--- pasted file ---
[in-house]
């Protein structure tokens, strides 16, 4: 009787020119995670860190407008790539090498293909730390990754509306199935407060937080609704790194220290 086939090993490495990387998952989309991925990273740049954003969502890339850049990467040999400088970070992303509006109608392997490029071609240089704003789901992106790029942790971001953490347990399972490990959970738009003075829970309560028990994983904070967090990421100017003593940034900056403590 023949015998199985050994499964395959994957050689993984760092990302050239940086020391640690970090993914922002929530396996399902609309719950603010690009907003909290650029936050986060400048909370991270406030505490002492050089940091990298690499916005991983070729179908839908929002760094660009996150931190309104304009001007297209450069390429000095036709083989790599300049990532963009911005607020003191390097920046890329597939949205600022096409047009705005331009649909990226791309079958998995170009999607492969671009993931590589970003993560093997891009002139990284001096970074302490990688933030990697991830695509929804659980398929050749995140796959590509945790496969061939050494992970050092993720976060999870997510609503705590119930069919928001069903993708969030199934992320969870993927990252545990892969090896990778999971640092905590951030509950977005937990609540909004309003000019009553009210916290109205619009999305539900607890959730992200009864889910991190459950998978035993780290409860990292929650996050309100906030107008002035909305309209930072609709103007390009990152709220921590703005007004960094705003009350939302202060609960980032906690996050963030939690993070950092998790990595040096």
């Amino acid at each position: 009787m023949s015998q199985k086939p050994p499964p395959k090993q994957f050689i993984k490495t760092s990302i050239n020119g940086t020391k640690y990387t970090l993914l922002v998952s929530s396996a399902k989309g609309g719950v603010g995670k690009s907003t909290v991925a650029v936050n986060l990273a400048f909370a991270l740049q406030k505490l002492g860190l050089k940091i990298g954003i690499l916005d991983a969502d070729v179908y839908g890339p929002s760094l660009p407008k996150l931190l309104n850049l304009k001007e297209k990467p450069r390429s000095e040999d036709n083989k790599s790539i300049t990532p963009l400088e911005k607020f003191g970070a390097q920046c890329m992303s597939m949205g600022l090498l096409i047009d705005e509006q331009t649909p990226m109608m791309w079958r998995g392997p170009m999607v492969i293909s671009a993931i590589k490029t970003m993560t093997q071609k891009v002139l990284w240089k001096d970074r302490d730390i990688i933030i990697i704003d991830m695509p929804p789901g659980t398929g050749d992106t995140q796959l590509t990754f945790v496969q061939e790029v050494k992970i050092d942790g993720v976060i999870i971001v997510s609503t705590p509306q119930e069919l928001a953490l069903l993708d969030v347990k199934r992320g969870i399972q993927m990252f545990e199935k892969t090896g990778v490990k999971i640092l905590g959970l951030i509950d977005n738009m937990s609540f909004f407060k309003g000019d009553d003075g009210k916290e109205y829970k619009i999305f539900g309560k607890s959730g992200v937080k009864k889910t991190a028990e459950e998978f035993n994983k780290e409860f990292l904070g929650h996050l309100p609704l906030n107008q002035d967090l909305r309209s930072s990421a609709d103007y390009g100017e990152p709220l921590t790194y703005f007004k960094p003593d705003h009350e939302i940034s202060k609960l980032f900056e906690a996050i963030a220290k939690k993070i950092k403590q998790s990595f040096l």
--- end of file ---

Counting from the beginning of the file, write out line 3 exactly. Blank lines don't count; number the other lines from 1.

């Amino acid at each position: 009787m023949s015998q199985k086939p050994p499964p395959k090993q994957f050689i993984k490495t760092s990302i050239n020119g940086t020391k640690y990387t970090l993914l922002v998952s929530s396996a399902k989309g609309g719950v603010g995670k690009s907003t909290v991925a650029v936050n986060l990273a400048f909370a991270l740049q406030k505490l002492g860190l050089k940091i990298g954003i690499l916005d991983a969502d070729v179908y839908g890339p929002s760094l660009p407008k996150l931190l309104n850049l304009k001007e297209k990467p450069r390429s000095e040999d036709n083989k790599s790539i300049t990532p963009l400088e911005k607020f003191g970070a390097q920046c890329m992303s597939m949205g600022l090498l096409i047009d705005e509006q331009t649909p990226m109608m791309w079958r998995g392997p170009m999607v492969i293909s671009a993931i590589k490029t970003m993560t093997q071609k891009v002139l990284w240089k001096d970074r302490d730390i990688i933030i990697i704003d991830m695509p929804p789901g659980t398929g050749d992106t995140q796959l590509t990754f945790v496969q061939e790029v050494k992970i050092d942790g993720v976060i999870i971001v997510s609503t705590p509306q119930e069919l928001a953490l069903l993708d969030v347990k199934r992320g969870i399972q993927m990252f545990e199935k892969t090896g990778v490990k999971i640092l905590g959970l951030i509950d977005n738009m937990s609540f909004f407060k309003g000019d009553d003075g009210k916290e109205y829970k619009i999305f539900g309560k607890s959730g992200v937080k009864k889910t991190a028990e459950e998978f035993n994983k780290e409860f990292l904070g929650h996050l309100p609704l906030n107008q002035d967090l909305r309209s930072s990421a609709d103007y390009g100017e990152p709220l921590t790194y703005f007004k960094p003593d705003h009350e939302i940034s202060k609960l980032f900056e906690a996050i963030a220290k939690k993070i950092k403590q998790s990595f040096l």